5 Talking Points Of The Canadian Formula1 Grand Prix 0

5 Talking Points Of The Canadian Formula1 Grand Prix

 

The 7th race of the F1 season was important in many aspects such as the Hamilton-Vettel rivalry, constructors championship points, about the domination of Hamilton in last few years, Ricciardo’s comeback and lot more. On that note let’s take a look at the 5 talking points:

1. Germany–Italy Combination Works Again :

Sebastian Vettel, the German driver was 2nd placed before coming to Canada and was not upto his standard. After finishing out of podium in Baku and Catalunya, he finally came 2nd in Monaco in previous race. This was the race for to do something and gain advantage over Hamilton.

Vettel was not the fastest in practice sessions but he did manage to get the pole by fantastic driving before Valtteri Bottas of Mercedes and Red bull’s Max Verstrappen. The positions remained same after the race and he took a thin lead over Hamilton of just 1 point .
Hamilton is now on 120 points and vettel is on 121 points.

Also this was Ferrari’s 1st Canadian win since Michael Schumacher in 2004. “Like every Grand Prix, there’s no one person to dedicate it to,” said Vettel. “I dedicate it today to the team, to the guys in Maranello, and to the Canadian fans and the Canadian tifosi. I think they’ve been waiting long enough for Ferrari to do well here.”, he added.

2. Disappointment For Hamilton :

It may be another podium finish for Mercedes by Valtteri Bottas, but the lead man Lewis Hamilton disappointed by finishing outside the podium. Bottas had to work hard to keep Verstappen behind at the start, going wheel to wheel around the first two corners. It was hard but fair and from there the Finn drove a composed race, pressurising Vettel ahead whilst defending from Verstappen behind. Hamilton had to work harder – after losing power in the early stages, he was forced to pit early to rectify the issue and that left the door open for Ricciardo to jump ahead. Despite harrying the Australian for a number of laps, he couldn’t force a mistake and came home fifth.
Hamilton’s outside podium finish meant he was unable to win the Canadian GP for the record successive 7th time.

3. Two Points For Force India :

Not quite the result they were hoping for but Force India did well to recover some points in a topsy-turvy race. Perez was compromised after colliding with Sainz at the Safety Car re-start, running wide and pitting as a result which dropped him to the back of the field. Moments after the Safety Car had peeled into the pits following Brendon Hartley and Lance Stroll’s first-lap crash, Sainz and Perez touched as they went side-by-side into Turn 1, with Perez’s car slithering off the track and rejoining midway through Turn 2, narrowly avoiding the chasing pack.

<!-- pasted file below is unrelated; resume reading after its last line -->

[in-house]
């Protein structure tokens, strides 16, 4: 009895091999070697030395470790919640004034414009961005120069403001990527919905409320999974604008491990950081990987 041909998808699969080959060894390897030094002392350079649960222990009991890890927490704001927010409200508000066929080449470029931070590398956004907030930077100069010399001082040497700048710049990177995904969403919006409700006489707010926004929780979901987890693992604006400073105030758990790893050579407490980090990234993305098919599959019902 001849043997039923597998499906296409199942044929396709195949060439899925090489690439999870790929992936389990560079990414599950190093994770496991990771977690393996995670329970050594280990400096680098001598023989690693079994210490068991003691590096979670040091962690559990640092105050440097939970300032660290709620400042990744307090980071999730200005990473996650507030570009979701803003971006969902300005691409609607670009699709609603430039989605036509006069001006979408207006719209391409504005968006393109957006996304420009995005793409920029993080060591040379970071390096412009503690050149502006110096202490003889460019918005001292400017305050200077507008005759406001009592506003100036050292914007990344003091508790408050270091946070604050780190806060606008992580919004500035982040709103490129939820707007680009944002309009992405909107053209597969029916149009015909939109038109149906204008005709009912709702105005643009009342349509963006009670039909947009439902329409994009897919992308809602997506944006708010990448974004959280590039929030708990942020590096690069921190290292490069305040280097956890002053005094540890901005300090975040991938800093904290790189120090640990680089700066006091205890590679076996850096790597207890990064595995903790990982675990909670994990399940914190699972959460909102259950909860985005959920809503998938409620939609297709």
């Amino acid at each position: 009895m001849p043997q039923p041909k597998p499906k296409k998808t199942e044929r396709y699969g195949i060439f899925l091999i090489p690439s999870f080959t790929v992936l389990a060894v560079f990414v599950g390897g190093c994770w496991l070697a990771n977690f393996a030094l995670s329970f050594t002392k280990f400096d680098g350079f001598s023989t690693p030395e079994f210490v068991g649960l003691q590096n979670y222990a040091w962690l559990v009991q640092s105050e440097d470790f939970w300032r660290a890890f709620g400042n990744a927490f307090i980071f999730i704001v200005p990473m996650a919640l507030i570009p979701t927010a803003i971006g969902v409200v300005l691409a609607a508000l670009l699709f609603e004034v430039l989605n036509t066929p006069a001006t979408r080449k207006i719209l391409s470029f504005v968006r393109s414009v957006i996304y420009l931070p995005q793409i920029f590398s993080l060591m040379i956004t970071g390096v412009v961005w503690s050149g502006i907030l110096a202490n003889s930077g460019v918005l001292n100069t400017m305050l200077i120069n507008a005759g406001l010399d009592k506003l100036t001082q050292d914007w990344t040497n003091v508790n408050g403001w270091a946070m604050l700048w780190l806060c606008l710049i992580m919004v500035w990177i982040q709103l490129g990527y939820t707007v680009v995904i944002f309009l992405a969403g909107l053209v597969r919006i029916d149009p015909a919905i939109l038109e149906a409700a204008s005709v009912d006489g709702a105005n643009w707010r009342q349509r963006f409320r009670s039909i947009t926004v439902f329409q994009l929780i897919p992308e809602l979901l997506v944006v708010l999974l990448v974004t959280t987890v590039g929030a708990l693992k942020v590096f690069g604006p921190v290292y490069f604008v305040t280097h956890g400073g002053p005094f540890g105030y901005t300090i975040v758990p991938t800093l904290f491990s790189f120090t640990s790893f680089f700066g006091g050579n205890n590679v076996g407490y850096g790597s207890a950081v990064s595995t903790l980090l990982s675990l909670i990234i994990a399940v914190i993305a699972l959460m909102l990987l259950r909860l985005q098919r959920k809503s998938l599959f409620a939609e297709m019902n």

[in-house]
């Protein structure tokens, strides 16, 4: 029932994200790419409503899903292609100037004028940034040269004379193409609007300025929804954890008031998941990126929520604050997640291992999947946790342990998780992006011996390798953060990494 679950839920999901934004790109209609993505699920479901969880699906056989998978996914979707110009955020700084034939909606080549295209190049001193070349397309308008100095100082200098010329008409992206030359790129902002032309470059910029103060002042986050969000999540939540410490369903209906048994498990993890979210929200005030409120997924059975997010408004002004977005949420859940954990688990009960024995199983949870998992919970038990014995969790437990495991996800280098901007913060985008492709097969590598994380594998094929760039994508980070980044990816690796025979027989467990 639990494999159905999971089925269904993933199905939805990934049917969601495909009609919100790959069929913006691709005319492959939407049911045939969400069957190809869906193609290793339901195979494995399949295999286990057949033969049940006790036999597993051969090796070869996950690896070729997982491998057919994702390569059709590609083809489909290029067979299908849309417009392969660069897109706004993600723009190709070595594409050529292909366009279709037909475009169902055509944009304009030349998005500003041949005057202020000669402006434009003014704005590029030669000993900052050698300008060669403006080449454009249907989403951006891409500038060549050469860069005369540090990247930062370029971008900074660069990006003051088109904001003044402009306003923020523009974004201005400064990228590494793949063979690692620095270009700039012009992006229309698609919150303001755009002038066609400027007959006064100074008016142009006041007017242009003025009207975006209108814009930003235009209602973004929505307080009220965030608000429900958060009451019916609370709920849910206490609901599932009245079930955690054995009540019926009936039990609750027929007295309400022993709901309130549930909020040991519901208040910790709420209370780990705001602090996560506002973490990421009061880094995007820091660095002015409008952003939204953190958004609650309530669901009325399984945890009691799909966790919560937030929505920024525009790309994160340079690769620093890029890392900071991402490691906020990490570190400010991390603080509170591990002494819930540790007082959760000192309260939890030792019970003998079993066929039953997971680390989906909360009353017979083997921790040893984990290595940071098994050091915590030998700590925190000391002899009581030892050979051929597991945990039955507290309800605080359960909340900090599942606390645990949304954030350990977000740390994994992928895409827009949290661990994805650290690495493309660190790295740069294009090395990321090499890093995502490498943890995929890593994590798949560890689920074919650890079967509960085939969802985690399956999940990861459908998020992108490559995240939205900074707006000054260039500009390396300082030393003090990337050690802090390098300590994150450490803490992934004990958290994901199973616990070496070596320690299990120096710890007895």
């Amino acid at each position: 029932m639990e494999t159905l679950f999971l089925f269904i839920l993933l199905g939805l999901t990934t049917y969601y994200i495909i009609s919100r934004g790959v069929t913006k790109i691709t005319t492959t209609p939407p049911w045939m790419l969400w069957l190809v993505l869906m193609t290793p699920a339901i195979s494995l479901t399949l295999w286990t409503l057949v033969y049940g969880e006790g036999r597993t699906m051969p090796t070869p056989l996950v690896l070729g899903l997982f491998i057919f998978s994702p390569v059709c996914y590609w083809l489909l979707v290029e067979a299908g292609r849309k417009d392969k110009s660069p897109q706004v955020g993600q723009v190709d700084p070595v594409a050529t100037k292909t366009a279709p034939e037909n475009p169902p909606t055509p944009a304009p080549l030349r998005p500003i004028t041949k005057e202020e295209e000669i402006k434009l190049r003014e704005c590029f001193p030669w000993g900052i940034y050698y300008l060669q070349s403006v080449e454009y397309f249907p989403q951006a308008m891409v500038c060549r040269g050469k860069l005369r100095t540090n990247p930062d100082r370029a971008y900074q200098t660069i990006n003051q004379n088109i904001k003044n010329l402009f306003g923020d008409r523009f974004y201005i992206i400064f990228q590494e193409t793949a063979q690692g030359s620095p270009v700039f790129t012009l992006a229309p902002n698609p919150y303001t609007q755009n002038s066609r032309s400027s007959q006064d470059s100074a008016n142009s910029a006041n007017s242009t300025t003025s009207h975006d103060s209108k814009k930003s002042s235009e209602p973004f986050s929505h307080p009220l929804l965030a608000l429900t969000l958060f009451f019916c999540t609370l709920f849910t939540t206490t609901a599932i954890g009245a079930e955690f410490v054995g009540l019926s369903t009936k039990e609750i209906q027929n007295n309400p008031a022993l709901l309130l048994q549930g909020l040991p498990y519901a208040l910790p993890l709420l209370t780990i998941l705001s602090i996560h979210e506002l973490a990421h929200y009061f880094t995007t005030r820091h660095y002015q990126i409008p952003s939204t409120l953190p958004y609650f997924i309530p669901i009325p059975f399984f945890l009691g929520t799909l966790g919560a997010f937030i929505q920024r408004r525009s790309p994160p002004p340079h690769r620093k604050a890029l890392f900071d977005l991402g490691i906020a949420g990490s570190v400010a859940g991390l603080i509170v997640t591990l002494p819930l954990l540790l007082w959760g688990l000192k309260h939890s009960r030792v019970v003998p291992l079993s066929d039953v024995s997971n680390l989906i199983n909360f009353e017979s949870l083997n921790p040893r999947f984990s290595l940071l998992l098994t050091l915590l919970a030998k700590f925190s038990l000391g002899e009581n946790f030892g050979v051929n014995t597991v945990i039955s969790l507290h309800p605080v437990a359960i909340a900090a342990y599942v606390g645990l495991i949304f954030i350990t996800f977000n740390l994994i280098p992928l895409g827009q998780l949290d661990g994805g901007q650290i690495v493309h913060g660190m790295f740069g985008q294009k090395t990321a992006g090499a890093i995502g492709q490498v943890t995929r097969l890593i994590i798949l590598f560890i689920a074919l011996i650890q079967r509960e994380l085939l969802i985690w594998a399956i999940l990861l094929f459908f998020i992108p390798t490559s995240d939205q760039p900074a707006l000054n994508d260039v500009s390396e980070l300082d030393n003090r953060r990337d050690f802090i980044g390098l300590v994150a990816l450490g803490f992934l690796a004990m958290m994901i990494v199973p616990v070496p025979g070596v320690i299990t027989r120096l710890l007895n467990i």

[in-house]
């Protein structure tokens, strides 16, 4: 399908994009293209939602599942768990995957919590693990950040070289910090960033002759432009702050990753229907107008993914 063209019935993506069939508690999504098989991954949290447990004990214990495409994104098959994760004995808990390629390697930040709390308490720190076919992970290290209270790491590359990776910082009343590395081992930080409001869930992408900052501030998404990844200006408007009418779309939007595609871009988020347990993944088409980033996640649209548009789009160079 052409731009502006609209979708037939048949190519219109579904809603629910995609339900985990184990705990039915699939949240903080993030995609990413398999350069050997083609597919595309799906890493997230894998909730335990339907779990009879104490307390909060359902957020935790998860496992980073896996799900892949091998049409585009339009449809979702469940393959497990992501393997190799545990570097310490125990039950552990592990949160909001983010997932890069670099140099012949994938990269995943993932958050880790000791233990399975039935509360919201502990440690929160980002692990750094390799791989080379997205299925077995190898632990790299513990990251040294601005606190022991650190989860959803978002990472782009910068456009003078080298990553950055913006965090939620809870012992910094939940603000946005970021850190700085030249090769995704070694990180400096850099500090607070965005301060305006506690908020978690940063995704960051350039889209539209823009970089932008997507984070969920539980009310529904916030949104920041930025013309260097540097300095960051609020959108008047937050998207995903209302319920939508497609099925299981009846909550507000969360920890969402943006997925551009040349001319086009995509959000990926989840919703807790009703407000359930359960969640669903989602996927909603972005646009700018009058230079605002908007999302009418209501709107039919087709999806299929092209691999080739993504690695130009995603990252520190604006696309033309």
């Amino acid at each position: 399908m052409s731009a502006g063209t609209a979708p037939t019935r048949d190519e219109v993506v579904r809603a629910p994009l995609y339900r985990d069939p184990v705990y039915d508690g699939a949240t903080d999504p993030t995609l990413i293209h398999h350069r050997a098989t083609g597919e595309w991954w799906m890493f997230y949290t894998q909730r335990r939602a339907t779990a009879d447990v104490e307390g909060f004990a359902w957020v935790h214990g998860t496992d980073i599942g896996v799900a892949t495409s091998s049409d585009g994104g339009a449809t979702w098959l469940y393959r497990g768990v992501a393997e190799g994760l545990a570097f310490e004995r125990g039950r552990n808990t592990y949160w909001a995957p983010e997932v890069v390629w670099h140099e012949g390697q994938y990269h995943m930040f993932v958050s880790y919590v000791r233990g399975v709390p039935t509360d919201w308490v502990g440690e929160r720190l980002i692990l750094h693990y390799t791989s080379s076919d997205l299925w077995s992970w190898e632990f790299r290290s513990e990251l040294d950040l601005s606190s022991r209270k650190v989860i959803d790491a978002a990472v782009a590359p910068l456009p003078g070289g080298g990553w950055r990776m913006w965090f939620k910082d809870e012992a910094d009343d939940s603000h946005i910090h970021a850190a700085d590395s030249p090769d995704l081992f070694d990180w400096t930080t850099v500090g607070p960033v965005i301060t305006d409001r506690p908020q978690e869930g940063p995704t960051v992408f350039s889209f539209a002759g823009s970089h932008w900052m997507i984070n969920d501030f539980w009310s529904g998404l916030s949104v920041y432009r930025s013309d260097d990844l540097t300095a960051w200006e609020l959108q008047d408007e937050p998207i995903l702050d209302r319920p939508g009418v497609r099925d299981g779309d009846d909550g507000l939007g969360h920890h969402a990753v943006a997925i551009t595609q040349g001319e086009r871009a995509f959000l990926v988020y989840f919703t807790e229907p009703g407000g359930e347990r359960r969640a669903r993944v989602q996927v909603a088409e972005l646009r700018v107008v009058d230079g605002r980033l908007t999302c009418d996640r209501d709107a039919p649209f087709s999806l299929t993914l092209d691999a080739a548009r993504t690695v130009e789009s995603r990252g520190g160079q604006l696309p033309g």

Ocon had a slow pit stop, and lost places to the Renaults as a result, but aided by Alonso’s retirement he came home ninth.

4. Sainz And Perez Clash :

Sergio Perez is surprised the Formula1 stewards did not penalise Carlos Sainz for their collision early in the Canadian Grand Prix. Force India driver Perez was trying to pass Sainz’s Renault for ninth after the restart from the safety car period when they came together at Turn 1. Perez, on the outside, ended up sliding sideways across the grass and fell to 14th. “I overtook him into Turn 1, gave enough room, but I don’t know what was the reason I got hit,” said Perez.”I was surprised that we didn’t see any penalty because I was ahead and I tried to give as much room as possible to make sure both cars went into the corner. But it happened. “I managed to save the car because I was going to go straight into the wall. Luckily I managed to save it and we kept going.”, he added.

Perez struggled to make progress thereafter, with a switch to a two-stop strategy ultimately costing him further ground and leaving him only 14th at the flag. Sainz finished eighth, beating Perez’s teammate Esteban Ocon. Force India chief operating officer Otmar Szafnauer squarely blamed Sainz for Perez’s poor result. “Sergio was racing very well until Sainz hit him, forcing him off the road, and dropped him outside the points,” said Szafnauer. “He had made the overtake so it was extremely disappointing to lose four or five places as a result. It effectively ended his afternoon. “But Sainz felt Perez had no grounds for complaint and had simply turned in on him.”Just look at the images because I’m pretty sure when he looks at them [he’ll see] I don’t move under braking or anything strange on my driving line or anything like that,” argued Sainz.”He attempted a very optimistic move around the outside. He turned in very early to the corner and we collided.”Asked if it had felt like a risky moment, Sainz replied: “For him, yes. For me, no.”

5. Alonso’s 300th GP Is A Disaster :

This weekend was supposed to be a celebration of the 300th race of the Spaniard’s career. That’s fourth most for any driver. By the end of this year, he would pass Michael Schumacher and Jenson Button and trail only Rubens Barrichello’s 326 total Grand Prix entries.
Fernando Alonso’s 300th Formula One race ended early because of an exhaust failure.

The two-time World champion retired to the garage after 43 laps of the Canadian Grand Prix on Sunday. It was the eighth time he failed to finish at the Circuit Gilles Villeneuve.

Last year, Alonso was headed for a Top 10 finish before running into engine problems in the 66th lap. He parked his car alongside the track and climbed into the stands to watch the end of the race — to the thrill of the Montreal fans.